At the top of the list is improvement to Bluelog’s memory management that came about while putting it to work on the Raspberry Pi (it’s amazing how working on platforms with limited resources really brings the deficiencies to the surface), and the merging in of libmackerel.

With libmackerel, Bluelog is now able to report device manufacturer in the log files with the “-m” option. As of right now, this feature will only work on generic x86 builds (not Pwn Plug or OpenWRT), but I’ll be working on that. In addition, the device manufacturer will be placed in the log, but DOESN’T show in the verbose output yet.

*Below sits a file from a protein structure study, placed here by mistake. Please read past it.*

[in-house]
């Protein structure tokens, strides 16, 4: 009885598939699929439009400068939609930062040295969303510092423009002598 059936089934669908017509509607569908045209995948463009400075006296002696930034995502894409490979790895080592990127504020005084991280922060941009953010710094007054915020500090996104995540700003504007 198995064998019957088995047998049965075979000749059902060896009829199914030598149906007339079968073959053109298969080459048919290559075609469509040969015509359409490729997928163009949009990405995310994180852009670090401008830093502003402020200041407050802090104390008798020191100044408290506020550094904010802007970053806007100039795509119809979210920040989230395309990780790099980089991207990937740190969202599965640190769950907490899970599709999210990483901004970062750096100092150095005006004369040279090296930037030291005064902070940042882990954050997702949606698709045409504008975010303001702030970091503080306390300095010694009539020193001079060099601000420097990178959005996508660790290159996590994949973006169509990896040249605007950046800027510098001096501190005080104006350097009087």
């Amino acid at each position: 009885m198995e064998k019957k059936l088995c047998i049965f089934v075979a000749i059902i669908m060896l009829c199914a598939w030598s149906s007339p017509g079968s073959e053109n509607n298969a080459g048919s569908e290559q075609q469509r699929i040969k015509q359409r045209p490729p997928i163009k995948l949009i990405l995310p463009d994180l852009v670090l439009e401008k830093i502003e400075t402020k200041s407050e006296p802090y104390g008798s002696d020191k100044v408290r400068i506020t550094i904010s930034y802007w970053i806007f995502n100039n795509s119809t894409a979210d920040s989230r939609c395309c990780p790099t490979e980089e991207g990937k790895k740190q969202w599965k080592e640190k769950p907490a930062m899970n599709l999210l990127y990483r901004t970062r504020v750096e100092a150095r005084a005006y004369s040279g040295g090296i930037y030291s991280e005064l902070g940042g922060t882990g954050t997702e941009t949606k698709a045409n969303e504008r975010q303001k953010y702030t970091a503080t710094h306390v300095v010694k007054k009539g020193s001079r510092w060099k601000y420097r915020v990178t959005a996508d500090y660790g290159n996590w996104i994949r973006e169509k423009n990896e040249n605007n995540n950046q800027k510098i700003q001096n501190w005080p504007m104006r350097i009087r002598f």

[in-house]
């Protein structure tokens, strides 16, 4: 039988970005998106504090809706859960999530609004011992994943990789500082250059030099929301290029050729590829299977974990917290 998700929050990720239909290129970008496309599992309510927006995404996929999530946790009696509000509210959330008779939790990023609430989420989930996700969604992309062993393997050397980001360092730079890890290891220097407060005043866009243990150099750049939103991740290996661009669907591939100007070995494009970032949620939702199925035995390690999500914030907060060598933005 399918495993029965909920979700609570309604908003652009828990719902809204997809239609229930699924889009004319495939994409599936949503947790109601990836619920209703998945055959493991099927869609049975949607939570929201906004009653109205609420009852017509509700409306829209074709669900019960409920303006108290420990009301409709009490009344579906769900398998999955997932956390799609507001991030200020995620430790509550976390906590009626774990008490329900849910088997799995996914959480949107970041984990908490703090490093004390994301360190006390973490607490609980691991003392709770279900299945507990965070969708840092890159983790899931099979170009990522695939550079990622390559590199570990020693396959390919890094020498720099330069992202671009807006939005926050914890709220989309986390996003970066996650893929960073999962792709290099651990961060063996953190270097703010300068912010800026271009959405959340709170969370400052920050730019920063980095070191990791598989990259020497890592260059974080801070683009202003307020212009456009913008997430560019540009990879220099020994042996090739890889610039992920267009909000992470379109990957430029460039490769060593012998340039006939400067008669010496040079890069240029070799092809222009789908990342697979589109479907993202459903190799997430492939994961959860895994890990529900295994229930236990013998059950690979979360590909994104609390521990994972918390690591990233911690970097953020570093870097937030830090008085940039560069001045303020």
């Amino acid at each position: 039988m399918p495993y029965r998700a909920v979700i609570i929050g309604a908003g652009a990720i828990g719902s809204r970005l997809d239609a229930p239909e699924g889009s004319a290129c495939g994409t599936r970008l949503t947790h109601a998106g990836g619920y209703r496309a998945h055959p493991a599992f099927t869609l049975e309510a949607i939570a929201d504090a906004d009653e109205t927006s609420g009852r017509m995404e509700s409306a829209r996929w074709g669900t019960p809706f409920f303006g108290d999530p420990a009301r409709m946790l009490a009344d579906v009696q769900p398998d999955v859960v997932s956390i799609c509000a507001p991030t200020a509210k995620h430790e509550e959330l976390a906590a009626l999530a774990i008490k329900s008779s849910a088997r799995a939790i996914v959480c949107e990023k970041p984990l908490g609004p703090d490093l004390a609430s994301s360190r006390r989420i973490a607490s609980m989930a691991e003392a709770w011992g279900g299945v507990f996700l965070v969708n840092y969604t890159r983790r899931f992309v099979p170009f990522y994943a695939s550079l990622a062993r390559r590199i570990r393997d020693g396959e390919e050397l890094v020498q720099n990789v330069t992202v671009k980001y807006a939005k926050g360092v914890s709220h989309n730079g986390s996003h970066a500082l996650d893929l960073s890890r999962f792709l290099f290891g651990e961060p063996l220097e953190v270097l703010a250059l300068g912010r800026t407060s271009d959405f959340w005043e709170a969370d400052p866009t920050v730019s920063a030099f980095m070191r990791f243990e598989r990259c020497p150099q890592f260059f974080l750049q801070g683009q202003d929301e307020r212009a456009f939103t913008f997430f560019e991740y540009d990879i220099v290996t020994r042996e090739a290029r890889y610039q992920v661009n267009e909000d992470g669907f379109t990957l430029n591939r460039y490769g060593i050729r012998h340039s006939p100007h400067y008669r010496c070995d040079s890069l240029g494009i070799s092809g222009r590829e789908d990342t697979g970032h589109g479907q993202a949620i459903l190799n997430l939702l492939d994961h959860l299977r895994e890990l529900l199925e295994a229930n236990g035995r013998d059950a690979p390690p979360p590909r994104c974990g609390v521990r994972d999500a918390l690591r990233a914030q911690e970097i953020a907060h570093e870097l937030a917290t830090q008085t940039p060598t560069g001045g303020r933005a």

I’ve got some very big changes ready to be pushed up to GitHub here on my development machine, but I’ll wait a bit and see how this release works before I pull the trigger on those.

Today I’ve released the first version of libmackerel, a GPLv2 library for the manipulation and creation of MAC addresses.

The functions in libmackerel started as parts of Bluelog and Bluefog, but eventually got expanded to the point that it was worth making its own library.

As of today, the development version of Bluelog is using libmackerel, and Bluefog will follow sometime soon. With the libmackerel merge, Bluelog now has the ability to lookup device manufacturers based on MAC OUI (currently x86 only).

The Bluelog 1.1.0 packages should be popping up in the OpenWRT repos in the near future. I would be interested in hearing how well it does/doesn’t work for anyone.

Ho Ho Ho!